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What power has love but forgiveness?
  --William Carlos Williams, (1883-1963)

(138:8.2) Jesus taught them to preach the forgiveness of sin through faith in God without penance or sacrifice, and that the Father in heaven loves all his children with the same eternal love.

(188:5.2-3) The cross forever shows that the attitude of Jesus toward sinners was neither condemnation nor condonation, but rather eternal and loving salvation. Jesus is truly a savior in the sense that his life and death do win men over to goodness and righteous survival. Jesus loves men so much that his love awakens the response of love in the human heart. Love is truly contagious and eternally creative. Jesus' death on the cross exemplifies a love which is sufficiently strong and divine to forgive sin and swallow up all evil-doing. Jesus disclosed to this world a higher quality of righteousness than justice—mere technical right and wrong. Divine love does not merely forgive wrongs; it absorbs and actually destroys them. The forgiveness of love utterly transcends the forgiveness of mercy. Mercy sets the guilt of evil-doing to one side; but love destroys forever the sin and all weakness resulting therefrom. Jesus brought a new method of living to Urantia. He taught us not to resist evil but to find through him a goodness which effectually destroys evil. The forgiveness of Jesus is not condonation; it is salvation from condemnation. Salvation does not slight wrongs; it makes them right. True love does not compromise nor condone hate; it destroys it. The love of Jesus is never satisfied with mere forgiveness. The Master's love implies rehabilitation, eternal survival. It is altogether proper to speak of salvation as redemption if you mean this eternal rehabilitation.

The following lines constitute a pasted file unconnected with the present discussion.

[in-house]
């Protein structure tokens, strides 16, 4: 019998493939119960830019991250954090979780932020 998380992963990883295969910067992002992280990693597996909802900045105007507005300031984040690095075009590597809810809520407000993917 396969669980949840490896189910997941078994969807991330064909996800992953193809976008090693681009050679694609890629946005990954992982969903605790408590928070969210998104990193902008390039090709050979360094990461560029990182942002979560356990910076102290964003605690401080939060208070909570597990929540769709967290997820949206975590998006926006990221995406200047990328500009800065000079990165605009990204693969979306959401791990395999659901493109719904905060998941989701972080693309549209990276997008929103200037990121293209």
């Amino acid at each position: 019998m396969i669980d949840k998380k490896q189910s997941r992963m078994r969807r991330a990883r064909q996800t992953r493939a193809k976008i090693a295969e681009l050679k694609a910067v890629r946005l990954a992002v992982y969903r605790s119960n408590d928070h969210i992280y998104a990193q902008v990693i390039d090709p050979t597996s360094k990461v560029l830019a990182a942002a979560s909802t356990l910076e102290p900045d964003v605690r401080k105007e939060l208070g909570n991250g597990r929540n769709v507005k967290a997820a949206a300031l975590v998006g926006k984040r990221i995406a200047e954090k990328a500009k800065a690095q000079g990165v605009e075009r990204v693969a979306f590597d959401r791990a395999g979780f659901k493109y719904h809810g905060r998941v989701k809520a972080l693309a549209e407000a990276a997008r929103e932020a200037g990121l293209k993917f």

Jesus, by the power of his personal love for men, could break the hold of sin and evil. He thereby set men free to choose better ways of living. Jesus portrayed a deliverance from the past which in itself promised a triumph for the future. Forgiveness thus provided salvation. The beauty of divine love, once fully admitted to the human heart, forever destroys the charm of sin and the power of evil.

    William Carlos Williams (September 17, 1883 – March 4, 1963) was a poet closely associated with modernism and imagism; he figures among the group of four major American poets born in the twelve-year period following 1874, including also Robert Frost, born in 1874; Wallace Stevens, born in 1879; and H.D. (Hilda Doolittle), born in 1886. His work has a great affinity with painting, in which he had a lifelong interest.
    In addition to his writing, Williams had a long career as a physician practicing both pediatrics and general medicine. He was affiliated with what was then known as Passaic General Hospital in Passaic, New Jersey, where he served as the hospital's chief of pediatrics from 1924 until his death. The hospital, which is now known as St. Mary's General Hospital, paid tribute to Williams with a memorial plaque that states "we walk the wards that Williams walked".